Posted by: philosopherouge | September 10, 2007

Quick Overview and Time’s 100 best TV Shows

bride of frankenstein

Busy weekend (movie-wise at least), but computer problems have prevented me from updating. Instead of doing a full overview of everything I’ve seen I’ll give some brief thoughts that I’ll be happy to expand on. So, very quickly

Probably the most famous Lewton produced film Cat People (1942) lived up to it’s reputation. I don’t think it’s as good as either I Walked with a Zombie or The Body Snatcher, but the atmosphere and sexual subtext is beautifully executed. I loved Simone Simon in the lead role; not only is she beautiful, but she let’s all her emotions boil just under the surface. What a presence!

Isle of the Dead (1945) is a good horror piece that unfortunately doesn’t live up to it’s full potential. It feels a little too stagy, and in terms of atmosphere doesn’t quite live up to the other Val Lewton’s I’ve seen to date. Nonetheless, it features great performance by Karloff and interesting incorporation of Grecian culture.

As a big fan of the original I was surprised that The Bride of Frankenstein (1935) bested it in every which way. All at once it manages to be frightening and over the top. The film has real heart, especially the sequence between the monster and the old man… even though I couldn’t help thinking of Young Frankenstein and laughing a little. Elsa Lancaster is excellent despite her very small onscreen presence. She manages to be on the same par as Karloff (not an easy thing to do), although takes her own interesting approach.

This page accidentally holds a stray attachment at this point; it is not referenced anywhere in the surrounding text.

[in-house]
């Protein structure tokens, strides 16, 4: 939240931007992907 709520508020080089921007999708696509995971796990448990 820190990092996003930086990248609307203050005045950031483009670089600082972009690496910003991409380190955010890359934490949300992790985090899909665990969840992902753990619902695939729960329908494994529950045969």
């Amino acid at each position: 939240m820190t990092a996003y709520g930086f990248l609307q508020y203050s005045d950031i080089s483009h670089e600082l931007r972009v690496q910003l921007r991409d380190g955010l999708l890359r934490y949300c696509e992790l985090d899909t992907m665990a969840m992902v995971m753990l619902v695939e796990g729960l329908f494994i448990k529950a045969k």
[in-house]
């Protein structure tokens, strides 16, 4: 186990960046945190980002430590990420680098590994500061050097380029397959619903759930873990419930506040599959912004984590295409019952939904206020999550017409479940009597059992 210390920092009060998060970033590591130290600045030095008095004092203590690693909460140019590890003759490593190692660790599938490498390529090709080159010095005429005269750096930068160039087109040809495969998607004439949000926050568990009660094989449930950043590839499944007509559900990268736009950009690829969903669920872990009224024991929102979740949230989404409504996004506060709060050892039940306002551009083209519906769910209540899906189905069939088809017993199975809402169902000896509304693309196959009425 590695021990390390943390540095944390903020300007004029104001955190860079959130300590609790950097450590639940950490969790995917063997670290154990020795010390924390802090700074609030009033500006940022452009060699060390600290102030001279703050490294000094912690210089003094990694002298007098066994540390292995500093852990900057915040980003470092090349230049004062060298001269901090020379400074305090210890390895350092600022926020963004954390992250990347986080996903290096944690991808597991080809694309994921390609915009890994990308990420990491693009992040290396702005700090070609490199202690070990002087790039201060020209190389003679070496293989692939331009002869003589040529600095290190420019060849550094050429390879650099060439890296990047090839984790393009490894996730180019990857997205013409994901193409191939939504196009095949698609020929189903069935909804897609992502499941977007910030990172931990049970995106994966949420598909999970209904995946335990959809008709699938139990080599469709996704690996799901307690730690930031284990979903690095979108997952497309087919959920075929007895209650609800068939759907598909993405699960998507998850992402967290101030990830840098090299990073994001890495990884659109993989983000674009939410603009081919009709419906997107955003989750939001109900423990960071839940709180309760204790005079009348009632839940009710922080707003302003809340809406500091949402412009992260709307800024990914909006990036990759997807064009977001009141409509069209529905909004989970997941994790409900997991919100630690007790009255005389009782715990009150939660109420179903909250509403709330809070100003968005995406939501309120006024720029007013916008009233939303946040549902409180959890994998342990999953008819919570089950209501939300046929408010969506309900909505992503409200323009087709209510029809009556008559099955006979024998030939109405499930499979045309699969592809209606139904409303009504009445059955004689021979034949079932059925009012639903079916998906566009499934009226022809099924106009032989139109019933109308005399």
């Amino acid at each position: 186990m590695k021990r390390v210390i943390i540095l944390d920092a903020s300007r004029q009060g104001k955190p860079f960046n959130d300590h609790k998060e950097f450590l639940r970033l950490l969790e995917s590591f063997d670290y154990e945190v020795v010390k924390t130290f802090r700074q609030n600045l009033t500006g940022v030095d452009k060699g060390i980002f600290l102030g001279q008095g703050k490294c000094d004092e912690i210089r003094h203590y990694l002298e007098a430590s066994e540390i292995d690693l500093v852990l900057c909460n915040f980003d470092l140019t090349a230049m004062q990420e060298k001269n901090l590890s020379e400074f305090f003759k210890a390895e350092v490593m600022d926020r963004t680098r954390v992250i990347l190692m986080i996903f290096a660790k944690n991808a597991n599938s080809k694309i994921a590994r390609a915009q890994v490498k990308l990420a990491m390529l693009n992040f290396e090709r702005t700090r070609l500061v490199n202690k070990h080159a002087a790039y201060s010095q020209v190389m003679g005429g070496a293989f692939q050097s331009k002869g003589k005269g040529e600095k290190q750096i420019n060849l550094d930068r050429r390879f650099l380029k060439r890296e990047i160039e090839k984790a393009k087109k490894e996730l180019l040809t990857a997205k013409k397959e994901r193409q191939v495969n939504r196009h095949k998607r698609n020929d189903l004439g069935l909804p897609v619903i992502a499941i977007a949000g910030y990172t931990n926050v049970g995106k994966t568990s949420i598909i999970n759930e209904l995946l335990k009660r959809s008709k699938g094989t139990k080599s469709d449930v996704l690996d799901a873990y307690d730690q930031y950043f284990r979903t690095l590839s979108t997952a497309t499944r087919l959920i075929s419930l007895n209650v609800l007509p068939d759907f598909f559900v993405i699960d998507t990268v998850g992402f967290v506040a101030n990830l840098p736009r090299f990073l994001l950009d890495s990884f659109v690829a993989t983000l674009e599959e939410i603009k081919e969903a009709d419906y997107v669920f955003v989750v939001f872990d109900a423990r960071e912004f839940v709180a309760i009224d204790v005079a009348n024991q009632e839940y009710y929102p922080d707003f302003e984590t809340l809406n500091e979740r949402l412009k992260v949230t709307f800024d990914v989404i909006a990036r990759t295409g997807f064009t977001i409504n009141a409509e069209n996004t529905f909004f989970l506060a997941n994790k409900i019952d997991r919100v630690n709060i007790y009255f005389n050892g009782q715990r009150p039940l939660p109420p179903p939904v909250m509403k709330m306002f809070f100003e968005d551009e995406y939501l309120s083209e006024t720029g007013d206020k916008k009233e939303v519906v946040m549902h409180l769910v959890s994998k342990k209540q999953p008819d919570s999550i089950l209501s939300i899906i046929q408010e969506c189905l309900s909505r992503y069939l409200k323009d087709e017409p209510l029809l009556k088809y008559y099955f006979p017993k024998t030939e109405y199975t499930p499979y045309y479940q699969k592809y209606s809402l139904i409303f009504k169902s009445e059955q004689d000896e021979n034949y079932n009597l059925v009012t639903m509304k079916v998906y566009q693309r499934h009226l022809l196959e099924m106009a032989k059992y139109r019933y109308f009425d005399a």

As a HUGE Lubitsch fan, I was somewhat disappointed with a Shop Around the Corner , although I think it’s still rather good. The pacing and story don’t have enough focus, and it doesn’t have the same energy of Lubitsch’s other efforts. The performances are great, and the final half hour had me giddy. Interesting factoid is that Lubitsch himself considers this his best film.

Bedlam (1946) is definitely one of the weaker Lewton efforts, but worth seeing nonetheless. Again the strength lies on Karloff’s shoulders as a menacing and cruel as the Master of Bedlam asylum for the insane. He is exploitive and a true sadist, and the worst part is nobody (except Nell Bowen) can see that. Anna Lee offers a good counterbalance of his evil, and I think most of the film’s weakness lies in the script and the lack of really strong atmosphere.

As for Time Magazine, I can’t say I have too many comments on the entire list. Many of my favourites are there, with one notable omission. Yea, that’s right Gilmore Girls, Survivor, and Friends are all apparently better than the Avengers. Diana Rigg’s catsuits alone are worth an inclusion. Just a year or two ago she was voted Sexiest TV character by TV Guide. For shame Time, for shame.

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Responses

  1. Bride of Frankenstein is an amazing movie, definitely one of my favorites. I was lucky enough to see it on the big screen a few years ago as part of a Universal horror film series. It’s the best I’ve seen of the period. Whale overloads it with so many interesting images and idea, and I think does more justice to the book than the first film.

  2. Shop Around the Corner improves with repeated viewings (like a lot of Lubitsch films, in fact). Don’t be afraid to give it another try.

    Hey, I like the new banner picture — a sweater, a sarong, and a peek-a-boo bang!

  3. AR: I’m incredibly jealous! I wish I had the opportunity to see more films on the big screen, but alas not much plays around here and when it does I can never make it 😦 I’d have to agree with you… almost, definitely one of the best of the time, and the best horror.

    Stennie: I probably will see it again sometime as I am a huge Lubitsch fan, I’d probably like it more if I had seen it a while ago and it was one of my first of his films.

    Thanks 😀 I’m quite fond of it myself. For now at least.


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